An Elective to Zimbabwe and (unexpectedly) to Uganda

We couldn’t have had a more unexpected elective.

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Myself and Susie Bryson, who I went with, felt that we had been fully prepared before travelling there. We had many meetings with Brad from Operation Orphan, we met local Zimbabweans in England who would be in Zimbabwe at the same time as us, and even started to learn the language. We felt confident that we would have an experience that would give us a taste of what we both want to do later on in our medical careers. On reflection it has done exactly that, but in a way that neither of us could have imagined.

Having both spent a lot of time in Africa (I grew up in Uganda and Kenya, moving back to the UK for A-levels and University), I think that we both felt that we knew it very well. We thought that there would be no culture shock and that it would serve as a learning curve in medicine, but that it wouldn’t be a lesson in the African lifestyle – ‘we knew that already’. Operation Orphan could not have planned it better for us – it was such a personal, practical and well-thought-through process. Being Christians, we knew we had friends, family and church praying for us, but also that those sending us out were looking out for our safety and caring for us practically as well.

The first week in Zimbabwe was absolutely amazing, and went so smoothly – I enjoyed every single moment of time on wards, in clinics, in the community outreach, and also in our own time away from clinical settings. However, in the second week of work at Mutare we experienced a side of Africa (or, more especially, Zimbabwe) that neither of us had expected or experienced first-hand ourselves before. Through no fault of our own, completely unexpectedly, Susie and I encountered a week’s worth of ‘troubleâ’ in Zimbabwe that caused our time there to be cut short.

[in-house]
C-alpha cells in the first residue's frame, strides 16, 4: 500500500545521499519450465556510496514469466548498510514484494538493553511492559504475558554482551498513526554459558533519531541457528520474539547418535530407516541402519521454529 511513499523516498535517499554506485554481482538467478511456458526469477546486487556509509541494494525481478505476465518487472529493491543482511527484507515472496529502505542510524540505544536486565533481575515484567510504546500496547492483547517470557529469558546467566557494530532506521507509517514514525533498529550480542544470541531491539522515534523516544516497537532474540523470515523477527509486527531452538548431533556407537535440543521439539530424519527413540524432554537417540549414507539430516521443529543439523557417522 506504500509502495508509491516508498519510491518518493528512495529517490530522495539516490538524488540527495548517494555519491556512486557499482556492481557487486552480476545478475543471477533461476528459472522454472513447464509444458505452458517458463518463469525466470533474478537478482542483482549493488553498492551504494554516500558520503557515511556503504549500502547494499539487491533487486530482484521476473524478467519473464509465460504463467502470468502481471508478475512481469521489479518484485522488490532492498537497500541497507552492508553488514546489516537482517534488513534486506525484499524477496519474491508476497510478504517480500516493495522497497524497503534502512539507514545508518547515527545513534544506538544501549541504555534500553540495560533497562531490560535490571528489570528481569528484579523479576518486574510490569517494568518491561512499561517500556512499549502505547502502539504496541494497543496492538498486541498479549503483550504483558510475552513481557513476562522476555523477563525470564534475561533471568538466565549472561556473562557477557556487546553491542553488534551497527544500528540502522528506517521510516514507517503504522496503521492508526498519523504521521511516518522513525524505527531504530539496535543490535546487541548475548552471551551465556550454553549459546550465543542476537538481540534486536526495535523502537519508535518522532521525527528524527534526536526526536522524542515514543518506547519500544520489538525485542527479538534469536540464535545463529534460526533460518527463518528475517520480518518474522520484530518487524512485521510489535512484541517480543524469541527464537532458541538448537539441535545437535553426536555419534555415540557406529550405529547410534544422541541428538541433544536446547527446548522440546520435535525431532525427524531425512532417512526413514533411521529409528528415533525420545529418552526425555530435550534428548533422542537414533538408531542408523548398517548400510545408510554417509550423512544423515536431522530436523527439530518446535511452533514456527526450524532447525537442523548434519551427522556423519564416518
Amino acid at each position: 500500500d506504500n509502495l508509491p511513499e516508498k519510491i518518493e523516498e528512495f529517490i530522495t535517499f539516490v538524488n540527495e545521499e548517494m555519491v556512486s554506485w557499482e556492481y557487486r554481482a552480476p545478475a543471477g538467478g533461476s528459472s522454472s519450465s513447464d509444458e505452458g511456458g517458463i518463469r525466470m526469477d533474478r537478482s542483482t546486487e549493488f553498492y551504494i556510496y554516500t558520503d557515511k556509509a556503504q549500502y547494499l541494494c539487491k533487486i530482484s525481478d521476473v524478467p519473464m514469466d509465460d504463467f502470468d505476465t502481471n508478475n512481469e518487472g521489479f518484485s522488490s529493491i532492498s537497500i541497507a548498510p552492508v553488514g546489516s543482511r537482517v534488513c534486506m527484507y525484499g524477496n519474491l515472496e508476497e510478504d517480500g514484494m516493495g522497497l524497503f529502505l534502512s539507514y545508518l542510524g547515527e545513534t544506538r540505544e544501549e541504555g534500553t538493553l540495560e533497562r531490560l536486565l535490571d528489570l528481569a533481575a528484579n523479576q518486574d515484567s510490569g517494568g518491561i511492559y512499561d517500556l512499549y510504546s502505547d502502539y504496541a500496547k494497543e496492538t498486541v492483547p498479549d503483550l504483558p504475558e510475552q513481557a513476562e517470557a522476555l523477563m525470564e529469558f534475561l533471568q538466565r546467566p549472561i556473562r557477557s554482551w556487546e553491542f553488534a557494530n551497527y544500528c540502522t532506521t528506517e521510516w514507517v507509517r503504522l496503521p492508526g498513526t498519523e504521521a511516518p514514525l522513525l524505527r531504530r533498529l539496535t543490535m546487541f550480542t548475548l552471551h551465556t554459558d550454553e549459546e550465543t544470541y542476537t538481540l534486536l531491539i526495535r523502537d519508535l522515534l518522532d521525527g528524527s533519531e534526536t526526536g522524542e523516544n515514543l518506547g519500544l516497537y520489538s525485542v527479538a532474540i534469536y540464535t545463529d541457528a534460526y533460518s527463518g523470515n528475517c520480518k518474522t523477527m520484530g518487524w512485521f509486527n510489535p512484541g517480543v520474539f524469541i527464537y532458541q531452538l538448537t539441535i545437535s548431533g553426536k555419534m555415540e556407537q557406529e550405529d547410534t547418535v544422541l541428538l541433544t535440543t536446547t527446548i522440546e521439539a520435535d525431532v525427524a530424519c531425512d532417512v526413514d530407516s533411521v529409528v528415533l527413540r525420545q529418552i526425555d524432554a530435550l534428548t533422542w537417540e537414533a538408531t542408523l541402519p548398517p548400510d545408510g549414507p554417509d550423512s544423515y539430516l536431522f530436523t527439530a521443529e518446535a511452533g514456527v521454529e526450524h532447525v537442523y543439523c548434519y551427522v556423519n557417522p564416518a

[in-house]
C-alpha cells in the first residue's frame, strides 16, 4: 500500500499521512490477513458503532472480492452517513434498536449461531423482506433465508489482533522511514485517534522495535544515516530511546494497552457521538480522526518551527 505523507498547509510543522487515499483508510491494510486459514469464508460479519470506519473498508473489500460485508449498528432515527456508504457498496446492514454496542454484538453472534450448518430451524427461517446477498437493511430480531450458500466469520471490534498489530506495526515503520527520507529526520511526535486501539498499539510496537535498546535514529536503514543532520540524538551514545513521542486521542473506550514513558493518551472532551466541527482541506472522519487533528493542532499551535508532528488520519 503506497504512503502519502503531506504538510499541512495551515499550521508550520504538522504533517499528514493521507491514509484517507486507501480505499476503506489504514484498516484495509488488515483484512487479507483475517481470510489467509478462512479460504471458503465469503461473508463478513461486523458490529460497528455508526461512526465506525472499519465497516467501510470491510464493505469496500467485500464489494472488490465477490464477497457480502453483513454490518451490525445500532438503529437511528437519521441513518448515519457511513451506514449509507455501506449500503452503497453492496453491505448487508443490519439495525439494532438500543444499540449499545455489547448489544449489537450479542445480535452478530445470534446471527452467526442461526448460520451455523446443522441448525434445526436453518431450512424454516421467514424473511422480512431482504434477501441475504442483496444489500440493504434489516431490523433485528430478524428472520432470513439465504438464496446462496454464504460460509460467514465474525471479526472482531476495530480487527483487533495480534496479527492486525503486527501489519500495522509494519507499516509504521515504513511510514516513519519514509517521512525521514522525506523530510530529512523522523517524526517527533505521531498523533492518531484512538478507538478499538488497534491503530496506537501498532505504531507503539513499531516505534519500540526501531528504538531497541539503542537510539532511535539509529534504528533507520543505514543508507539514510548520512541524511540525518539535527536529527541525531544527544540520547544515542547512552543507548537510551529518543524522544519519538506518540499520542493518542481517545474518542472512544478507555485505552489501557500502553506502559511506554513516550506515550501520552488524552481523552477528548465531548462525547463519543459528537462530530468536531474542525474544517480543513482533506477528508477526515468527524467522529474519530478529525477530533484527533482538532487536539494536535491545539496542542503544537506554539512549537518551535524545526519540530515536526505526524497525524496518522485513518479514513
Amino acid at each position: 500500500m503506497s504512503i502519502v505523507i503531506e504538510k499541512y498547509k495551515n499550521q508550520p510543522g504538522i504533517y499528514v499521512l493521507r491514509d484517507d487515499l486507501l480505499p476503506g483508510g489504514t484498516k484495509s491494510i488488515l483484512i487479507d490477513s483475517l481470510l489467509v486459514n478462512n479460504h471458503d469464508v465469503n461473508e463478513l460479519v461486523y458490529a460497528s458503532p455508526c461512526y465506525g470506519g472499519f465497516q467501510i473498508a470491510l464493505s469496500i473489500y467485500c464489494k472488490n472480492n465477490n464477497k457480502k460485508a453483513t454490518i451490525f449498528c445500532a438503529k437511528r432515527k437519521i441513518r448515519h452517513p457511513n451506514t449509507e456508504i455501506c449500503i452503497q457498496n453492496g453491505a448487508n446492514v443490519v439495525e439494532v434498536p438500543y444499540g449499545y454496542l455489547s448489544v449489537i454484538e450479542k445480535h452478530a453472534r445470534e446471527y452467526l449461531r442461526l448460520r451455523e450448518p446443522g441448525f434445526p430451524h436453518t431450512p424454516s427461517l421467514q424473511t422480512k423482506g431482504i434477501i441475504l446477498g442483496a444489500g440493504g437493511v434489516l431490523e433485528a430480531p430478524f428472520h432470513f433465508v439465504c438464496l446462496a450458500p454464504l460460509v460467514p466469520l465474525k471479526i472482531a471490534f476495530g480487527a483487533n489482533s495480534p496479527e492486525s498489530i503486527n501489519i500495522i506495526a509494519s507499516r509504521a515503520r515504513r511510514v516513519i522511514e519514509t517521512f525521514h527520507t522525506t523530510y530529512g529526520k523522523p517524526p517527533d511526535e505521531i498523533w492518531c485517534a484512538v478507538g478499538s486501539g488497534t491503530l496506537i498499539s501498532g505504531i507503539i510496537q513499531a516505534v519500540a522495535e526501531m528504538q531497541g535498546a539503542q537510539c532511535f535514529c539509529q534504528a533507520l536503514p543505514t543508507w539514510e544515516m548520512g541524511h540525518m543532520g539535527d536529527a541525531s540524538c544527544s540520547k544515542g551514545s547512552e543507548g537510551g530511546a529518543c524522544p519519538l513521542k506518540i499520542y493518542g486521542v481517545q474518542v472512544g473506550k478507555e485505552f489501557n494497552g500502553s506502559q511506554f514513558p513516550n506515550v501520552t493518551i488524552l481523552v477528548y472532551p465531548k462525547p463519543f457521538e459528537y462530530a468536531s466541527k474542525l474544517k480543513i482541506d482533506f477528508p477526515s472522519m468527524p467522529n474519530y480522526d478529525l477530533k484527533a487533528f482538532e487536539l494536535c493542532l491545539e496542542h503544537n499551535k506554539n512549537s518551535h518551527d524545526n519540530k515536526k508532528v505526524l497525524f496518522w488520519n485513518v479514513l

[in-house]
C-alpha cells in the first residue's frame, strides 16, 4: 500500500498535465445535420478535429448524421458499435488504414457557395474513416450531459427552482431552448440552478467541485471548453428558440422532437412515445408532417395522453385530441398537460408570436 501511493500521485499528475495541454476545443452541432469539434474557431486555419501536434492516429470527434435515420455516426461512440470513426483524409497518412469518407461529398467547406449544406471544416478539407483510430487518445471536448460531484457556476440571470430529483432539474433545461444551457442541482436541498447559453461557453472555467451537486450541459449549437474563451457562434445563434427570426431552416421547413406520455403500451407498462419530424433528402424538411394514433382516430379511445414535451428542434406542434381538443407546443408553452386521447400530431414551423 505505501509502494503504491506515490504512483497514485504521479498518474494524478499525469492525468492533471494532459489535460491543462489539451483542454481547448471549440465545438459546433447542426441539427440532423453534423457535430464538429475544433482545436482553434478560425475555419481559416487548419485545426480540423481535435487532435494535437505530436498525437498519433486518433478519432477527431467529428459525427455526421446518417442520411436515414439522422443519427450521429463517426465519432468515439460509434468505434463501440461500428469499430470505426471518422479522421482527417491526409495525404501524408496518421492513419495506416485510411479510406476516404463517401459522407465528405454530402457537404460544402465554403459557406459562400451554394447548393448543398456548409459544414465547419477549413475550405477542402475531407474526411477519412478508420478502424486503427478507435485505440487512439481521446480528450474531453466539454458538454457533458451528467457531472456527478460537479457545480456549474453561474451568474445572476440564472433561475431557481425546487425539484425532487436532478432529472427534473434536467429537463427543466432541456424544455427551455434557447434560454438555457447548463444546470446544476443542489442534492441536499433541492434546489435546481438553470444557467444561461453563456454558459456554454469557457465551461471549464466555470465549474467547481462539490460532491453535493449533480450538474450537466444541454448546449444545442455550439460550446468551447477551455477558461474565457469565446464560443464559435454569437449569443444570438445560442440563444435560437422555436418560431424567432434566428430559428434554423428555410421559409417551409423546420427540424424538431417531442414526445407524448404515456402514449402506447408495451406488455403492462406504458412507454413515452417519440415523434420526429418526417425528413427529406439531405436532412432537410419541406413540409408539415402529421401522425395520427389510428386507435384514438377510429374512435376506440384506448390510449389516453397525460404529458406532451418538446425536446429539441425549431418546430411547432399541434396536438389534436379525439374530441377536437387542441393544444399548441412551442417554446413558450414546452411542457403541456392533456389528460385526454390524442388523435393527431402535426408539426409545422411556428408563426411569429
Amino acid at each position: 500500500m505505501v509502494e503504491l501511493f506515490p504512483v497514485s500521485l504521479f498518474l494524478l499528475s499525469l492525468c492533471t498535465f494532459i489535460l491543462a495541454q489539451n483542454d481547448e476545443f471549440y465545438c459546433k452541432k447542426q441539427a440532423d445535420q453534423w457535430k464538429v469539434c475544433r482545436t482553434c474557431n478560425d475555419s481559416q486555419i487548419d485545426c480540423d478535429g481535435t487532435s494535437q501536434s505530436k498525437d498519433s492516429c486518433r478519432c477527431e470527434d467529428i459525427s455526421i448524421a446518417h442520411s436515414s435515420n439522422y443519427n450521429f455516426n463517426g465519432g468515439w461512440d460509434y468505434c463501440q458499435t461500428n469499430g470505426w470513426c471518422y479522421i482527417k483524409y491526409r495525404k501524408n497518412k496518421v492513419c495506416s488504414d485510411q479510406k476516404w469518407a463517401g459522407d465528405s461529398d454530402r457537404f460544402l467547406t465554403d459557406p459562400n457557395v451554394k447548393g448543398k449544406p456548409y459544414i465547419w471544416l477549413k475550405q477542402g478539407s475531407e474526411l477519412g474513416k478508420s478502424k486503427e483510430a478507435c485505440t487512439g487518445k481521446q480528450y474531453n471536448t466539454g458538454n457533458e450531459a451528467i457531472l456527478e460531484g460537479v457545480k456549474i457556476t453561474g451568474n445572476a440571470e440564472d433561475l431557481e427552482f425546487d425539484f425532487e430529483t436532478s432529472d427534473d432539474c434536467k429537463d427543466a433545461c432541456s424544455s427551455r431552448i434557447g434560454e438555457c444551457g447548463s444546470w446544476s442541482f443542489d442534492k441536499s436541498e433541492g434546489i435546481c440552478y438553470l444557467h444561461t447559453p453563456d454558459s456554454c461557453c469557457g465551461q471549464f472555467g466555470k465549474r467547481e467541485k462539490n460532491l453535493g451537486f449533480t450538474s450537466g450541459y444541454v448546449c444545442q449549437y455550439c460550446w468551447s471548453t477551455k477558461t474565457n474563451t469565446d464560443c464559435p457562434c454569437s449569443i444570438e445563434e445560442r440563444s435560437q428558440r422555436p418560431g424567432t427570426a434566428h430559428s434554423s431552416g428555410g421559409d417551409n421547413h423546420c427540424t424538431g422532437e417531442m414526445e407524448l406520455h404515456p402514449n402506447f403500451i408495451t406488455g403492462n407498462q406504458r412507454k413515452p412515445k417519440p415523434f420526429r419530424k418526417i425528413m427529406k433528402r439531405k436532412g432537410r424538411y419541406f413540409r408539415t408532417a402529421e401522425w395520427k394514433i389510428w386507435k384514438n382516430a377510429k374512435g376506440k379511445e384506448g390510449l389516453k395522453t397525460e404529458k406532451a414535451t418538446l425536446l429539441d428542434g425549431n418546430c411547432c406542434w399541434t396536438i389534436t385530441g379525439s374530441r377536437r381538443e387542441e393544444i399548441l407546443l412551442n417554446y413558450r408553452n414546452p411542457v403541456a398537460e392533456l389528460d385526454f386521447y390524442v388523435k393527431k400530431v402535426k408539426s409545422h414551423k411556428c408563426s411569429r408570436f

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I cannot stress how incredible the support and planning of Operation Orphan was in terms of swiftly giving us advice, taking us out of an unforeseen, unavoidable and dangerous situation and organising a completely new adventure and elective in Uganda! We felt completely safe despite what went on, and we were provided with a safe route out of one place into a beautiful new one! Their concern about delivering a duty of care to us was second to none.

We flew to Uganda on the 29th March and begun a second elective, working at Kisiizi Hospital in Kabale for the remainder of the time. This was all been formalised by Operation Orphan with paperwork and contacts.

In terms of all of the medical experience we had, we were extremely privileged to see two very different hospital set ups, and two different countries. I learnt a great deal not just about tropical medicine and the common conditions there but also of the running of third world, resource-poor hospitals. We learnt what was involved in the day to day, the expectations on staff, the joys and the frustrations. I really enjoyed meeting patients and being a part of their treatment and following the pathway of care. A hugely educational experience. We had many different experiences in all settings – hospital, clinics, surgery – in lots of different specialties – paediatrics, medicine, psychiatry, obstetrics and gynaecology to name a few – and in life itself.

Kisiizi Hospital was one of the most amazing places I have EVER been to. This is coming from a girl who has lived in Uganda for a long time, and been blessed enough to have travelled to many different places for medical and non-medical purposes. Kisiizi is like a Garden of Eden – stunning to look at, and stunning in their attitude to patient care. There is a richness to living and working there that is rare to find on an elective, to become so involved and immersed in culture and community, and feel so welcomed.

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So to conclude: has this elective changed my opinion of working abroad in Africa as a future career? Absolutely not. Despite all the trouble we encountered, it was been one of the most incredible, valuable and enjoyable experiences of my life. In fact, it has made me want to work in Africa all the more – although I doubt if Zimbabwe will let me back in again! I think it actually removed the rose-tinted glasses that I wore of my idyllic childhood in Africa and growing up there under the protection of adults. Instead of this I was woken up to the joys and yet major frustrations of work there – and now I want to do it more so than ever before!

Suzi Shelley

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